On Feb. 6, 2008, Union College's Going Global Career Fair brought recruiters and presenters from 20 organizations to the Don Love Building. From big names such the Peace Corps to the less well-known Active Community Team Services (ACTS), the information available to the attending students was invaluable.
"I think this career fair is a great idea and helps a lot of people," said Jeremy Jones, sophomore international rescue and relief major.
Although only 100-120 actually registered for the event, Doug Tallman, IRR associate director, noted that more likely 150-160 students, as well as some faculty, came to browse and meet recruiters.
"I made more meaningful and intelligent contacts in two hours than I've seen in two days," commented Fred Ramsey from Re-Creation Unlimited who said he has done similar fairs at other campuses. "I was impressed. Union's event was the most successful compared to the other Seventh-day Adventist campus I have visited."
Since the IRR program is relatively new, many students have a difficult time figuring out how best to utilize the skills they're learning. Tallman explained how this career fair targeted these students.
"I think IRR majors benefit the most from the fair as far as putting them on a career path that goes with their major." Jones stated, "But, I think everyone can find something that's applicable to them."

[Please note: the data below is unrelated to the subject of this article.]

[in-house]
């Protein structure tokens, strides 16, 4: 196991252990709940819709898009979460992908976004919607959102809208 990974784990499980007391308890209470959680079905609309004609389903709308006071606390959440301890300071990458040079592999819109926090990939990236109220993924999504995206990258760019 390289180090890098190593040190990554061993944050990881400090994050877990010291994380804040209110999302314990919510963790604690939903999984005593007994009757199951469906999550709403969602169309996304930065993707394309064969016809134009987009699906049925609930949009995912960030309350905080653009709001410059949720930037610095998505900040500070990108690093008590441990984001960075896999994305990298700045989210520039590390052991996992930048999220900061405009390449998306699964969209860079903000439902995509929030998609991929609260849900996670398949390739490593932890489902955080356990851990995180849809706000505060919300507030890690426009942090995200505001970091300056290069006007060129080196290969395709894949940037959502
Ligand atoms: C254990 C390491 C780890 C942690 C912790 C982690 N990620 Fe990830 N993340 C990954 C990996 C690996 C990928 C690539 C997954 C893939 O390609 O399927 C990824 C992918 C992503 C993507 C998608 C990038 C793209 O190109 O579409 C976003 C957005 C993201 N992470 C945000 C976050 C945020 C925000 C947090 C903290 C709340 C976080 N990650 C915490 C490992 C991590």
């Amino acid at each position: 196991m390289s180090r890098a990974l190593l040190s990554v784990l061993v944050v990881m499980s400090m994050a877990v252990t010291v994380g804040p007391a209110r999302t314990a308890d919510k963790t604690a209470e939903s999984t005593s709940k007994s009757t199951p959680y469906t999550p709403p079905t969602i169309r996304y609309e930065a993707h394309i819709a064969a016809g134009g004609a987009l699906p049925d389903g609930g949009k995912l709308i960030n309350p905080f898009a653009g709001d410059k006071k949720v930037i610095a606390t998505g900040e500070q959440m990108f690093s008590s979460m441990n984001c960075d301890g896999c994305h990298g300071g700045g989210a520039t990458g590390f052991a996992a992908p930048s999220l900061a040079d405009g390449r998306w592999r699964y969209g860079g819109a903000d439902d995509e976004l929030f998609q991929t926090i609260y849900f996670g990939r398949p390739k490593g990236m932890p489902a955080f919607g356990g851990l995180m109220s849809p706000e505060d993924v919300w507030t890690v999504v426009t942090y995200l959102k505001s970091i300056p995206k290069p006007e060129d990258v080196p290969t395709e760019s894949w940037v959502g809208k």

Plans are already being made to repeat the success of the Going Global Career Fair next year. Meghan Weese, a graduate assistant for the Outdoor Education Center at Southern Adventist University, encouraged students to attend the event. "The biggest mistake would be not coming," she said.
Just before Dana Connell stepped aboard the plane that would take her back homeÃƒÂ¢Ã¢â€šÂ¬Ã¢â‚¬Âhalf-way around the worldÃƒÂ¢Ã¢â€šÂ¬Ã¢â‚¬Âa 15-year old Indonesian girl pressed a school photo I.D. card and a hair clip into Dana's hand. "Don't forget me. Don't forget me," she whispered over and over. The young girl, her parents and her two sisters had bonded with Connell through her summer evangelistic work in Borneo. Upon meeting the youngest girl, Connell sent a note with well wishes to the oldest daughter, who had just undergone thyroid surgery. After Connell's note, the whole family attended her meetings; the girls' mother had never come to church before, in spite of nine years of visits by local Adventist church members. "When I left, all three girls and their mother missed school to say goodbye to me at the airport," Connell says. "All of this bloomed from a seemingly insignificant get-well note. God taught me the impact small, outwardly-insignificant acts can have."
Connell, who graduated in May with a degree in theology, was part of a group of six Union College students, led by Professor of Religion Tom Shepherd, who traveled to Borneo July 13-28. They held evangelistic meetings in the city of Balikpapan in the East Kalimantan district of Borneo, an island in southeast Asia. "Borneo was a place where I could see that the gospel actually meant something to people," Connell said. "I wanted to see people get excited about the power of knowing Jesus." The southern and eastern portions of Borneo, which sits southwest of the Philippines, are part of Indonesia, the largest Muslim nation in the world. "When we arrived in Balikpapan after two days of travel we were overwhelmed with the friendly welcome we received," Shepherd said. "A large group of church members came to greet us at the airport. They welcomed us in their churches provided many meals for our team and were gracious hosts."